Mission must change with changing times
The General Secretary of the Synod of New South Wales and the ACT, the Rev. Dr Andrew Williams, believes the Uniting Church is at its “most critical moment since union”.
Reflecting on mission in his March Newsletter, Dr Williams asked, “What can be done to make your congregation, your presbytery, our Synod more mission-shaped?”
He said, “We know things have to change radically and yet we hover between that knowledge and the desire for things to stay the same and familiar.”
After referring to Acts 1:8 (“But you will receive power when the Holy Spirit comes on you; and you will be my witnesses in Jerusalem, and in all Judea and Samaria, and to the ends of the earth”) he quotes Brian McLaren from A New Kind of Christian:
“My guess is that out of one hundred churches, maybe ten would say they want to transition. Most are happy as they are, or they would rather die than change. My guess is that out of the ten churches who say they want to transition, probably only two or three really do, meaning that they are willing to pay the full price. My guess is that out of those two or three, one or two could actually do it, but it would be far more difficult than they imagined.”
Dr Williams said, “We are living in a time of exponential change.”
For one, he said, the pattern of the week has changed. Many people work on Sunday, Sunday sport has become standard, and it is one of the only spots in the week for time with families.
“Could we worship on other days of the week?” he asked.
Secondly, the way people relate to others has changed. They used to relate to one another where they lived. They knew their neighbours, travelled less, and lived near their parents.
“Nowadays relationships are formed by ‘networks’ through our work or leisure. The people we know do not live in the same place. Church needs to relate to these networks as well as particular areas.”
Thirdly, culture has changed.
“In the past there was one recognisable ‘culture’ for most of society. The churches were central to that culture. Now there are many different groups and subcultures. “There are more TV channels with smaller audiences. There are more music styles with their own following.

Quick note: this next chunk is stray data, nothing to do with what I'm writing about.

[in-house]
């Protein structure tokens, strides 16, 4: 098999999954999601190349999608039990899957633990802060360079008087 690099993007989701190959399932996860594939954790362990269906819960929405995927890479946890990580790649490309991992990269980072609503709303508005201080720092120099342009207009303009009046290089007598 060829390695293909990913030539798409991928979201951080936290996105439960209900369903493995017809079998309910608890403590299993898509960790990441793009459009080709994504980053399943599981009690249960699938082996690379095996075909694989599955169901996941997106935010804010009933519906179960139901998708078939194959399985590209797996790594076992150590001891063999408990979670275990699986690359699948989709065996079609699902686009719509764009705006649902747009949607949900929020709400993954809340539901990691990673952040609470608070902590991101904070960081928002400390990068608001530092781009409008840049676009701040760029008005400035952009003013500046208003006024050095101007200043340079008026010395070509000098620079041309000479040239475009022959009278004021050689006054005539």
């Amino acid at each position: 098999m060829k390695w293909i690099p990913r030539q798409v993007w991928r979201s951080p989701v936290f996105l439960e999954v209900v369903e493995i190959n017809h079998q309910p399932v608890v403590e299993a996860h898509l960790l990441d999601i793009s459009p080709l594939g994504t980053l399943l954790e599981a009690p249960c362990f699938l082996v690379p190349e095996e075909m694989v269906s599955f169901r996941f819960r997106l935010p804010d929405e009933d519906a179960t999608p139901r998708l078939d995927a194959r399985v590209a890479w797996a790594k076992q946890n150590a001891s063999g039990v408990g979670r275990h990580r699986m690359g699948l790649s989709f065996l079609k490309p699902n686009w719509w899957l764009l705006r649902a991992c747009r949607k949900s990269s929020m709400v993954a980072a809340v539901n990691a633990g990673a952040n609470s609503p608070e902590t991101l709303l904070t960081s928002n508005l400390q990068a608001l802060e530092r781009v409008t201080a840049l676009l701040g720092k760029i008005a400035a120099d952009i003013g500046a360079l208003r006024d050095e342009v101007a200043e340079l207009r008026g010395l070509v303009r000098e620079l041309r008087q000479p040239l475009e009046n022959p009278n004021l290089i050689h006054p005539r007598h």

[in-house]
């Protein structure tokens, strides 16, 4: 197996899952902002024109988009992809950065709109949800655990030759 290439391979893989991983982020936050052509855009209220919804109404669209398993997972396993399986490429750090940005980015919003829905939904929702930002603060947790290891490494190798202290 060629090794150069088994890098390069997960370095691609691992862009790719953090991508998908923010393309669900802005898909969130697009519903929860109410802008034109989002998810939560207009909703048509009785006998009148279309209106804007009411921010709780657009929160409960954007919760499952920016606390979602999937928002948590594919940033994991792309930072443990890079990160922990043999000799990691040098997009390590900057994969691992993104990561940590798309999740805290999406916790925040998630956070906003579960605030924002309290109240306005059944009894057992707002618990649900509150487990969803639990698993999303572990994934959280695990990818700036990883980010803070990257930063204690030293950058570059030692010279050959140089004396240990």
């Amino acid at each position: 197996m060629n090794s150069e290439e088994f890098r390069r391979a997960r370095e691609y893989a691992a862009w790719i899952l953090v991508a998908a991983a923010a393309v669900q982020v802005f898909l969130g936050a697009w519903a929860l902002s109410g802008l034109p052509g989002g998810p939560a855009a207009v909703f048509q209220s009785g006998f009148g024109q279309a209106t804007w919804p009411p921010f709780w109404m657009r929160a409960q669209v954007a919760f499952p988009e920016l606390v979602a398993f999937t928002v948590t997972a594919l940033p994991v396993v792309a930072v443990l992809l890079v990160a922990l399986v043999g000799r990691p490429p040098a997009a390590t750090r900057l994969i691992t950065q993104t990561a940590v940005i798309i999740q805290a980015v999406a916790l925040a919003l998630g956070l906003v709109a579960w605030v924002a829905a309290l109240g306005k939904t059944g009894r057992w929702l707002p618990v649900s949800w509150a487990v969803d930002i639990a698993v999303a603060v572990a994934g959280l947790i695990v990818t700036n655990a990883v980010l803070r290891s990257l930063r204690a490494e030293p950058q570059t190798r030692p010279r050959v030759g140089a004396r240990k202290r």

“The church is no longer central to this changing pattern of culture. Yet God calls us to carry the good news to all of these different cultures and sub-groups.”
He said, “We are in a cultural shift from a time of honouring ‘sameness’ to a time of honouring ‘difference’.
“Many of us grew up in congregations during a time when we expected our congregation to behave the same way as other congregations of our faith tradition. Much of this expectation was based on our experience of a culture that reinforced sameness.
“This culture of sameness applied to our homes, our appliances, our social groups and our congregations. It was a one-size-fits-all world. Now we are living in a culture that embraces differences.”
Dr Williams said, “We do not live in a time of clear answers; we live in a time when we must use discernment and experimentation to find our way through change.
“Discernment is the task we face. Discernment is like driving a car at night; the headlights cast only enough light for us to see the next small bit of road immediately in front of us.
“Ultimately discernment requires our willingness to act in faith on what God wants us to do.”
Today, he said, much of our population knows less and less about Christianity (although a majority still claim belief in God, and to be Christian).
“Signs, symbols and traditions which mean a lot within the church are very hard for an outsider to understand. We need options for those who need to begin at the beginning.